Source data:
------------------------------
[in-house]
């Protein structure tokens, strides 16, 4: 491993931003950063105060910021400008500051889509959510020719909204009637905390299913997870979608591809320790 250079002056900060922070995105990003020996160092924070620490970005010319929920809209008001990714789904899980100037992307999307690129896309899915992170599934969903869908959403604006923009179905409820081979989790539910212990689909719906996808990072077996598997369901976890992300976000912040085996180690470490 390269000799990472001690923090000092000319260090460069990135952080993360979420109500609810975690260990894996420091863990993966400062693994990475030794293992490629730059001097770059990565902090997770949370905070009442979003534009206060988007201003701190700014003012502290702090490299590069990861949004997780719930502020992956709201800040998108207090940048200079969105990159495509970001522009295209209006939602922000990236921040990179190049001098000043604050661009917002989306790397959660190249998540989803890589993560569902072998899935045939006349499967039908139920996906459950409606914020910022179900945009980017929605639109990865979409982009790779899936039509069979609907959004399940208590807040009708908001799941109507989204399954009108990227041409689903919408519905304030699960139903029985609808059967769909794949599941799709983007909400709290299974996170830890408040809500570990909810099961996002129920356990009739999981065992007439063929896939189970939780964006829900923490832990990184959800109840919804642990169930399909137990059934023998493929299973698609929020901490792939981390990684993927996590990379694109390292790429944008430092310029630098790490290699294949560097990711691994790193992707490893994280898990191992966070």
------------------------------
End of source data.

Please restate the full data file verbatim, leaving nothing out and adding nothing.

[in-house]
């Protein structure tokens, strides 16, 4: 491993931003950063105060910021400008500051889509959510020719909204009637905390299913997870979608591809320790 250079002056900060922070995105990003020996160092924070620490970005010319929920809209008001990714789904899980100037992307999307690129896309899915992170599934969903869908959403604006923009179905409820081979989790539910212990689909719906996808990072077996598997369901976890992300976000912040085996180690470490 390269000799990472001690923090000092000319260090460069990135952080993360979420109500609810975690260990894996420091863990993966400062693994990475030794293992490629730059001097770059990565902090997770949370905070009442979003534009206060988007201003701190700014003012502290702090490299590069990861949004997780719930502020992956709201800040998108207090940048200079969105990159495509970001522009295209209006939602922000990236921040990179190049001098000043604050661009917002989306790397959660190249998540989803890589993560569902072998899935045939006349499967039908139920996906459950409606914020910022179900945009980017929605639109990865979409982009790779899936039509069979609907959004399940208590807040009708908001799941109507989204399954009108990227041409689903919408519905304030699960139903029985609808059967769909794949599941799709983007909400709290299974996170830890408040809500570990909810099961996002129920356990009739999981065992007439063929896939189970939780964006829900923490832990990184959800109840919804642990169930399909137990059934023998493929299973698609929020901490792939981390990684993927996590990379694109390292790429944008430092310029630098790490290699294949560097990711691994790193992707490893994280898990191992966070």